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NASA Conducts Successful Tests of Drone Traffic Management System

Project consists of four levels, with level one complete

April 26, 2016

Tyson LeRoy and Matt Burton of the Virginia Tech Mid-Atlantic Aviation Partnership flew unmanned aircraft in Blacksburg, VA as part of a national campaign testing an Unmanned Traffic Management research platform developed by NASA.
Virginia Tech Institute for Critical Technology and Applied Science
On April 19, NASA and operators from the Federal Aviation Administration's (FAA) unmanned aerial systems (UAS) test sites successfully tested NASA's drone traffic platform, according to a press release.

To help ensure safe operation of drones in the national airspace, NASA is currently researching air traffic management platforms for low-altitude airspace. The goal was to get at least 16 drones flying safely at once ― at one point during the recent test flight, 22 drones flew simultaneously. This test establishes NASA's UAS traffic management (UTM) platform as a success.

Extensive planning and agreeable weather helped testing run smoothly at the six test sites. The FAA test sites were in Fairbanks, AK; Grand Forks, ND; Rome NY; Blacksburg, VA; Bushwood, MD; and Corpus Christi, TX.

"We didn't have any testing problems today," Parimal Kopardekar, manager of NASA's Safe Autonomous Systems Operations project and lead of NASA's UTM efforts, said in a press release. "NASA extensively tested Technical Capability Level one and worked very closely with the FAA test sites, and the UTM research platform performed well. This test would not have been possible without the six FAA test sites ― it was a collaborative effort to ensure a successful test."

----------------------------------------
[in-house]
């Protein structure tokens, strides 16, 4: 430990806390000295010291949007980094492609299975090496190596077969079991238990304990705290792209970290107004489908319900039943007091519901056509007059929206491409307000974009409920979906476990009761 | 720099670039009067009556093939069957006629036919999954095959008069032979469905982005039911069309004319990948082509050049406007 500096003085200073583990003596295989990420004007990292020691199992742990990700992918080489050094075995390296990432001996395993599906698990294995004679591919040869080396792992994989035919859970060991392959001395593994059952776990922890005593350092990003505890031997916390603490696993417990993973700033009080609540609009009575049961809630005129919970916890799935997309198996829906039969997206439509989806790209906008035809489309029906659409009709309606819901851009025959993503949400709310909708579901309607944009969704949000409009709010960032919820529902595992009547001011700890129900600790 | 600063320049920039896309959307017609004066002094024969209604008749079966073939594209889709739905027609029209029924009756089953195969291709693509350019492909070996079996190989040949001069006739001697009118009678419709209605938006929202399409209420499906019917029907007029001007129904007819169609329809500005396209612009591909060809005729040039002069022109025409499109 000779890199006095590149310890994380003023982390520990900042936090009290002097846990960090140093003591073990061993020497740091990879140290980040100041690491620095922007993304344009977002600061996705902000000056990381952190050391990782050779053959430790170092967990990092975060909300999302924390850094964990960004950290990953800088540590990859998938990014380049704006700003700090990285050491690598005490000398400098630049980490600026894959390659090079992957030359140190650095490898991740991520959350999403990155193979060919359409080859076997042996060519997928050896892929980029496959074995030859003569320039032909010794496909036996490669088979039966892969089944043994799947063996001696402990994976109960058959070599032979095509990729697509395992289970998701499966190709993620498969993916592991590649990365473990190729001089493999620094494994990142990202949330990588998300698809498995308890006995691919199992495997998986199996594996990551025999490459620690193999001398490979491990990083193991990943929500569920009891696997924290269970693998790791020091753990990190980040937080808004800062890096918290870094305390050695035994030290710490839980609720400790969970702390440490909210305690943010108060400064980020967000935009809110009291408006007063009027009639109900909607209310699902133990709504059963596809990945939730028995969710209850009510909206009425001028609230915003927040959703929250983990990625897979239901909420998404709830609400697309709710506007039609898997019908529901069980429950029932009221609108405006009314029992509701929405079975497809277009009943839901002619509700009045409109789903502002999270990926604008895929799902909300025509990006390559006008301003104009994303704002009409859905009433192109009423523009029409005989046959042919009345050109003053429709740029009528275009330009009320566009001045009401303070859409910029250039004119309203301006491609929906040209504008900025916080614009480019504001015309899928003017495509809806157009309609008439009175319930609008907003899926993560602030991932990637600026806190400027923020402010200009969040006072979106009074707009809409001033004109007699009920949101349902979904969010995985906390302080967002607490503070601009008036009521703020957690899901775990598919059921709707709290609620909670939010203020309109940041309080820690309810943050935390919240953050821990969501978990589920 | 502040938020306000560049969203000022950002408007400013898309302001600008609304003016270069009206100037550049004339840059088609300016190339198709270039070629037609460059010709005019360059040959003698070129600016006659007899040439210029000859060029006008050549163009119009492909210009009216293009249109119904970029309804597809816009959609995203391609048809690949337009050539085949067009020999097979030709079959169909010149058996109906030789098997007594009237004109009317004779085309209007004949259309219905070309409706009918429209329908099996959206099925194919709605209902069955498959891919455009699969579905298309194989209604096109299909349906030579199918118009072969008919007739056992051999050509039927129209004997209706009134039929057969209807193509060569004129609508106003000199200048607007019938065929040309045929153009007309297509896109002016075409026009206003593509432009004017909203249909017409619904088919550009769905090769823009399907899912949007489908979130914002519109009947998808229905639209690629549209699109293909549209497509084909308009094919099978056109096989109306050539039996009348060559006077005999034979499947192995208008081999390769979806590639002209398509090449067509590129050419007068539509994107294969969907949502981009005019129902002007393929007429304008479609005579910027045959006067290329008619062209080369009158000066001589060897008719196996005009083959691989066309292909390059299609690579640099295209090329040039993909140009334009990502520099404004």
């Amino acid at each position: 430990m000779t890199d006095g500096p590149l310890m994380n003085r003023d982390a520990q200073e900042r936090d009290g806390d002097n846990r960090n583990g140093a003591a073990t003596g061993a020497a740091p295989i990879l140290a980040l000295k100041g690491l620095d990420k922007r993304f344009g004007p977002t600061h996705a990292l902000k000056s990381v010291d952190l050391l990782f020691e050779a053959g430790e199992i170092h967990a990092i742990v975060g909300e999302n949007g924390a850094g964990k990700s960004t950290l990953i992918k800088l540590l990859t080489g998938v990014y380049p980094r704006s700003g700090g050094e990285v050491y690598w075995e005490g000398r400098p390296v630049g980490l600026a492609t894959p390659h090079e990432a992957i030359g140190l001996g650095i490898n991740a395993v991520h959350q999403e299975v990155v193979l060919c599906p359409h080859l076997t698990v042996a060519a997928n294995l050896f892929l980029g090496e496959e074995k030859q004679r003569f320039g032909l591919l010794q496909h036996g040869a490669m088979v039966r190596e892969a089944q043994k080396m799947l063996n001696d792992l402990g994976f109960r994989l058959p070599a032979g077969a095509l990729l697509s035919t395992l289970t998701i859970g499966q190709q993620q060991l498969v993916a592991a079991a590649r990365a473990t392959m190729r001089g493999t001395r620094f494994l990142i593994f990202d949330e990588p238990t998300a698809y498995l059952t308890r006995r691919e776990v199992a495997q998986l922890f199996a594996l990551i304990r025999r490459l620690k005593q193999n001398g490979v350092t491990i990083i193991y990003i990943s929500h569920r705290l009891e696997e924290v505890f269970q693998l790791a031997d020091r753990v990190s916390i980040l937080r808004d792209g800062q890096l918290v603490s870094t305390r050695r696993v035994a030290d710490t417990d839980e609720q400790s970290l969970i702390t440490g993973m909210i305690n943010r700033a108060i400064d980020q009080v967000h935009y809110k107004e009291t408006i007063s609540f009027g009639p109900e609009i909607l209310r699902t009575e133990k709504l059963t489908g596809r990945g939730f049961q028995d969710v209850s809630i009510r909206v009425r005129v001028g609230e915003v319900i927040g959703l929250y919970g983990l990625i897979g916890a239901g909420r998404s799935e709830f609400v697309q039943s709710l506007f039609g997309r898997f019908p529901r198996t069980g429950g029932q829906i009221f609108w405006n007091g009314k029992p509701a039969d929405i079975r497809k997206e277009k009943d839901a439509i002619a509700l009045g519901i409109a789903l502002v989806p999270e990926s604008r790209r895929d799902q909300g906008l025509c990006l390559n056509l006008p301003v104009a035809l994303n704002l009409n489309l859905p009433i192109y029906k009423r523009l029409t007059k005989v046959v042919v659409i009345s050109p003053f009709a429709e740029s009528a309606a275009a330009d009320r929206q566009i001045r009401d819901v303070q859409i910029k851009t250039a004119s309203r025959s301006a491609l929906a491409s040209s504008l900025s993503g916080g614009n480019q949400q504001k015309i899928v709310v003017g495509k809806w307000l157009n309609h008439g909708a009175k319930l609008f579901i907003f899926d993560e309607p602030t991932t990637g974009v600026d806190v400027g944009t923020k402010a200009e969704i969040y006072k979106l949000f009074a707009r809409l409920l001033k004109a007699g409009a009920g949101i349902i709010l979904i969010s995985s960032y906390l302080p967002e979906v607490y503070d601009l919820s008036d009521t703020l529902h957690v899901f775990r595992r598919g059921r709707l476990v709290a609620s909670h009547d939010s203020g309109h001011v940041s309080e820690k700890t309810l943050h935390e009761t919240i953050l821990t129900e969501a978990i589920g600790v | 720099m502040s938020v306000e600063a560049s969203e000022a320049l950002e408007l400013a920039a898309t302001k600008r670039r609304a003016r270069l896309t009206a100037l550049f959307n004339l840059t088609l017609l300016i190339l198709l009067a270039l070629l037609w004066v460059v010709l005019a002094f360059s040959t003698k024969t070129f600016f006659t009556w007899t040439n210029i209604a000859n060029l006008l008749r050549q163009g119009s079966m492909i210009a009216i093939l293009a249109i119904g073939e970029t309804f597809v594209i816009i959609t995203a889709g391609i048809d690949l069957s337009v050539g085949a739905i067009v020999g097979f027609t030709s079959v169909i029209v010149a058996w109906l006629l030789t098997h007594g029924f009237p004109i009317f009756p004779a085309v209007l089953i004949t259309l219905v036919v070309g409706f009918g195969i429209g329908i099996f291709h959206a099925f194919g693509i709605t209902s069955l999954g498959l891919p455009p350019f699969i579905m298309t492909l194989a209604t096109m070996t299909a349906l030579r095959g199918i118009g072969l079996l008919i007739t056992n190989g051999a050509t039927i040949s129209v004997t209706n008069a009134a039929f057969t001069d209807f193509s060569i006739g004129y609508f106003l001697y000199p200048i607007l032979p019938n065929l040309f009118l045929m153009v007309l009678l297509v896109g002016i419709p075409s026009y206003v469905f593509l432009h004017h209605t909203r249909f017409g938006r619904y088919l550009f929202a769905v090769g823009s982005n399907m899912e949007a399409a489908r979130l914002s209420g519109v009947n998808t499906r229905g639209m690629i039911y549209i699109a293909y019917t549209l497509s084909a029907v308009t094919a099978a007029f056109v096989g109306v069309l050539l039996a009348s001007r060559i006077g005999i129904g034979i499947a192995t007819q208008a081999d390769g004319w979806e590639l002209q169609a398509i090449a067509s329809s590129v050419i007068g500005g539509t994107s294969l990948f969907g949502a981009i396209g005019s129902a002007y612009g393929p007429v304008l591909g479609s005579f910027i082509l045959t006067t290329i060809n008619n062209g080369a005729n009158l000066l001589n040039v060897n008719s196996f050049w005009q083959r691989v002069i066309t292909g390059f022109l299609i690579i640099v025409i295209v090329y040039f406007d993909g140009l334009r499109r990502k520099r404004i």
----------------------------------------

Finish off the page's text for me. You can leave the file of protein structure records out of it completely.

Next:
All test sites chose how to interact with the traffic management platform – from the type of drone to how to implement the UTM software. To add complexity and refine the UTM concept, live flights were mixed with virtual flights.

UTM Technical Capability Level One addressed rural UAS operations within line-of-sight, which will likely be aimed at drone use in agriculture, firefighting, and power line monitoring, according to a press release. The project consists of four complex levels, with level four possibly tackling high-density urban UAS operations. Still in its early stages, NASA plans to turn over research and further testing to the FAA in 2019.

Richard Kelley, chief engineer for the Nevada Advanced Autonomous Systems Innovation Center at University of Nevada, Reno and lead scientist on the Nevada portion of the UTM project, said that his team will be developing several types of software that may integrate with small UAS.

“It’s exciting to be at the forefront of technological development,” Kelley said in a press release. "We enjoyed working with the NASA team to explore UAS air traffic management concepts through this research platform. The software performed wonderfully, providing much-needed data and pointing toward open questions for the research community to address as we work to safely integrate unmanned aircraft into the National Airspace System."

As air traffic control is being tackled, see how drone delivery moves closer to becoming a reality.
Featured image: Mike Wolterbeek/University of Nevada, Reno